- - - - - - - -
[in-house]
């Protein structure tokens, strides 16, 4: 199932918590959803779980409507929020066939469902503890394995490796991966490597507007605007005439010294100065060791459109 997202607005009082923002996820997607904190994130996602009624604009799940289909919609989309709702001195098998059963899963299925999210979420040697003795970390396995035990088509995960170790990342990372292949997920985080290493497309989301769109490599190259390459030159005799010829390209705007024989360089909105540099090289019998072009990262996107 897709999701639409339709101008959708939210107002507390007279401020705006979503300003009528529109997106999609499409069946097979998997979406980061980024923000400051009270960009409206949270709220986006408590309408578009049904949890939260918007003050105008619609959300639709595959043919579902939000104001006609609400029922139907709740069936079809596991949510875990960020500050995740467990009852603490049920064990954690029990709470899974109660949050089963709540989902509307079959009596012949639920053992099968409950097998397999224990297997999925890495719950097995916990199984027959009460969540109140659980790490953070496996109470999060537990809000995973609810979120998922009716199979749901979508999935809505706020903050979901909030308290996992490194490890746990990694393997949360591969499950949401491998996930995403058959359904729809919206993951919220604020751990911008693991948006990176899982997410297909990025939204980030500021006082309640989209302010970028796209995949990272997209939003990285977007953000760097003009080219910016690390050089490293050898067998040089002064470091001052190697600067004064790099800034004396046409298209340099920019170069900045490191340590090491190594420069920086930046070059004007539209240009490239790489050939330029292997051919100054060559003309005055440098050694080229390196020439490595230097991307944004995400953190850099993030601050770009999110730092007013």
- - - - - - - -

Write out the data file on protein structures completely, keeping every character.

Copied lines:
[in-house]
């Protein structure tokens, strides 16, 4: 199932918590959803779980409507929020066939469902503890394995490796991966490597507007605007005439010294100065060791459109 997202607005009082923002996820997607904190994130996602009624604009799940289909919609989309709702001195098998059963899963299925999210979420040697003795970390396995035990088509995960170790990342990372292949997920985080290493497309989301769109490599190259390459030159005799010829390209705007024989360089909105540099090289019998072009990262996107 897709999701639409339709101008959708939210107002507390007279401020705006979503300003009528529109997106999609499409069946097979998997979406980061980024923000400051009270960009409206949270709220986006408590309408578009049904949890939260918007003050105008619609959300639709595959043919579902939000104001006609609400029922139907709740069936079809596991949510875990960020500050995740467990009852603490049920064990954690029990709470899974109660949050089963709540989902509307079959009596012949639920053992099968409950097998397999224990297997999925890495719950097995916990199984027959009460969540109140659980790490953070496996109470999060537990809000995973609810979120998922009716199979749901979508999935809505706020903050979901909030308290996992490194490890746990990694393997949360591969499950949401491998996930995403058959359904729809919206993951919220604020751990911008693991948006990176899982997410297909990025939204980030500021006082309640989209302010970028796209995949990272997209939003990285977007953000760097003009080219910016690390050089490293050898067998040089002064470091001052190697600067004064790099800034004396046409298209340099920019170069900045490191340590090491190594420069920086930046070059004007539209240009490239790489050939330029292997051919100054060559003309005055440098050694080229390196020439490595230097991307944004995400953190850099993030601050770009999110730092007013």